Ethnic differences in posttraumatic stress disorder after musculoskeletal trauma

Allison E. Williams, Wade R. Smith, Adam J. Starr, Denise C. Webster, Ruby J. Martinez, Carol P. Vojir, Jurate A. Sakalys, Steven J. Morgan

Research output: Contribution to journalArticlepeer-review

20 Scopus citations


BACKGROUND:: Psychological distress is known to contribute to poor outcomes in orthopedic patients. Limited information exists concerning ethnic differences in psychological sequelae after musculoskeletal injury. This study examined ethnic variations in prevalence of posttraumatic stress disorder (PTSD) after musculoskeletal trauma. METHODS:: A secondary analysis was conducted using data collected for a study examining PTSD after musculoskeletal trauma. Two hundred eleven consecutive patients with musculoskeletal injuries were enrolled. Psychological status was assessed using the Revised Civilian Mississippi Scale for PTSD. A chart review was completed to gather demographic and injury information. Independent samples t tests, Fisherĝ€™s exact, Chi-square, and logistic regression analyses were performed to assess differences. RESULTS:: Ninety-six (45.5%) Hispanic and 115 (54.5%) non-Hispanic White adults participated. Few significant demographic or health differences were found. No significant differences were found regarding injury characteristics. Fisherĝ€™s exact tests indicated a higher prevalence of PTSD symptomatology among Hispanics than non-Hispanic Whites (p < 0.01). Additionally, U.S. born Hispanics were more likely than non-U.S. born Hispanics to have PTSD symptomatology (p ≤ 0.004). Odds ratios indicated that women (OR ≤ 2.2), persons with a psychiatric comorbidity (OR ≤ 5.1), Hispanics (OR ≤ 6.6), and persons born in the United States (OR ≤ 3.7) had an increased likelihood of PTSD symptomatology. CONCLUSIONS:: Results indicate an ethnic difference in prevalence of PTSD symptomatology after musculoskeletal injury. Hispanic participants were nearly seven times more likely to be positive for PTSD symptomatology. Furthermore, U.S. born Hispanic participants had a higher prevalence of PTSD symptomatology. Future research should explore factors contributing to these differences.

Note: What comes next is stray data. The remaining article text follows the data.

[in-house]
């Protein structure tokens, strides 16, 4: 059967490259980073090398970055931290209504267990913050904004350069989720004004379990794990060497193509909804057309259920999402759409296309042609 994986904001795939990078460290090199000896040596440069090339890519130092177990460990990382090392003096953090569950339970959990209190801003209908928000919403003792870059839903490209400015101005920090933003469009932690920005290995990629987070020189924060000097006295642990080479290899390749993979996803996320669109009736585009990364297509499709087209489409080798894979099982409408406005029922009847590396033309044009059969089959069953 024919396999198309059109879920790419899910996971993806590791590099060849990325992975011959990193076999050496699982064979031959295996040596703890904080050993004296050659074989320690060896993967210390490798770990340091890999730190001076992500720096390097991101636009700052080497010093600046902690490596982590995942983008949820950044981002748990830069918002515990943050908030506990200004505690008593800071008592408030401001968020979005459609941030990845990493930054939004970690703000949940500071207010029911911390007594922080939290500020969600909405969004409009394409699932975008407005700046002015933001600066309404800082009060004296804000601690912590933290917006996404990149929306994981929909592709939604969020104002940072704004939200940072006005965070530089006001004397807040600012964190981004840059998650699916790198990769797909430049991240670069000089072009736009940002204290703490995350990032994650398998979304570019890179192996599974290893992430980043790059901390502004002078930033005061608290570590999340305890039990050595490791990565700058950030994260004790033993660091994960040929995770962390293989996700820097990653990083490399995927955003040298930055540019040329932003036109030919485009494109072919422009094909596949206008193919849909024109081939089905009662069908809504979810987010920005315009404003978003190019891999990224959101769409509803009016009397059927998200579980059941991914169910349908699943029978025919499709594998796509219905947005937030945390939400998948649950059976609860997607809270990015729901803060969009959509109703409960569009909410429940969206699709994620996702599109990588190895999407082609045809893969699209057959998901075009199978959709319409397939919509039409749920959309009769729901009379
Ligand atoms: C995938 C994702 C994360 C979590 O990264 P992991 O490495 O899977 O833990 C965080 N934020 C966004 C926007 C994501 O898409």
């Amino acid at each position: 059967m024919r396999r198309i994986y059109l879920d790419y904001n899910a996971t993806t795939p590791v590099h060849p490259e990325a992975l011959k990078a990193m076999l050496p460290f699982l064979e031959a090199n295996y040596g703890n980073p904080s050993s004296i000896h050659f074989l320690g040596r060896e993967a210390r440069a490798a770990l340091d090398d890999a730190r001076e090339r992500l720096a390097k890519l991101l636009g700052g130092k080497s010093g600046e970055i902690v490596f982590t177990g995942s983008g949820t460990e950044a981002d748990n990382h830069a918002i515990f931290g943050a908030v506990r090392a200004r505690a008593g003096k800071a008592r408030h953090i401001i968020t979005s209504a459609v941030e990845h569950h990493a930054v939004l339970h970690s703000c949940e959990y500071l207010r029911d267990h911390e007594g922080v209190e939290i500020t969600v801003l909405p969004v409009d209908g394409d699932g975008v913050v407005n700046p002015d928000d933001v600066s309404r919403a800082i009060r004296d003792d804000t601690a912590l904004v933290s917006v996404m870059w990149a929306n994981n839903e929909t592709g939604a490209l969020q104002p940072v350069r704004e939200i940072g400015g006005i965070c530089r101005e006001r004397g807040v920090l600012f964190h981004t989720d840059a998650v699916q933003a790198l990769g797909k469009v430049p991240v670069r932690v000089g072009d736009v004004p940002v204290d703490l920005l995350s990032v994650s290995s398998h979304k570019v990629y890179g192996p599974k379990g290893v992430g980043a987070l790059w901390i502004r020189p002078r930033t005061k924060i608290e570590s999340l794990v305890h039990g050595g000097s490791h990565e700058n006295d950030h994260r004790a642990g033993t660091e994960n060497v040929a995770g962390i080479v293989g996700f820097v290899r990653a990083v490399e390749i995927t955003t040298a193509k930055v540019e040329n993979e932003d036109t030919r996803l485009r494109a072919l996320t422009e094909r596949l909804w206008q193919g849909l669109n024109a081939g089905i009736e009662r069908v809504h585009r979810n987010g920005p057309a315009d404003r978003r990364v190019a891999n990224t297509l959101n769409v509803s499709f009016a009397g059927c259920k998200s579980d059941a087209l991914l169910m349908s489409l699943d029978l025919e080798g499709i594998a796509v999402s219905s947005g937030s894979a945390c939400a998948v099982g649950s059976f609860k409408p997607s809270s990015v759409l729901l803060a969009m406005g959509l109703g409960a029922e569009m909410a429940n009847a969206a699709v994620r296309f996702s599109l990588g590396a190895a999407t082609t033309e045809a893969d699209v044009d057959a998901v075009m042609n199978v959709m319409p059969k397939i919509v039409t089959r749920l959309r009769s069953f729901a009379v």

Original languageEnglish (US)
Pages (from-to)1054-1065
Number of pages12
JournalJournal of Trauma - Injury, Infection and Critical Care
Issue number5
StatePublished - Nov 2008


  • Health disparities
  • Musculoskeletal trauma
  • Posttraumatic stress disorder
  • Psychological disorders

ASJC Scopus subject areas

  • Surgery
  • Critical Care and Intensive Care Medicine


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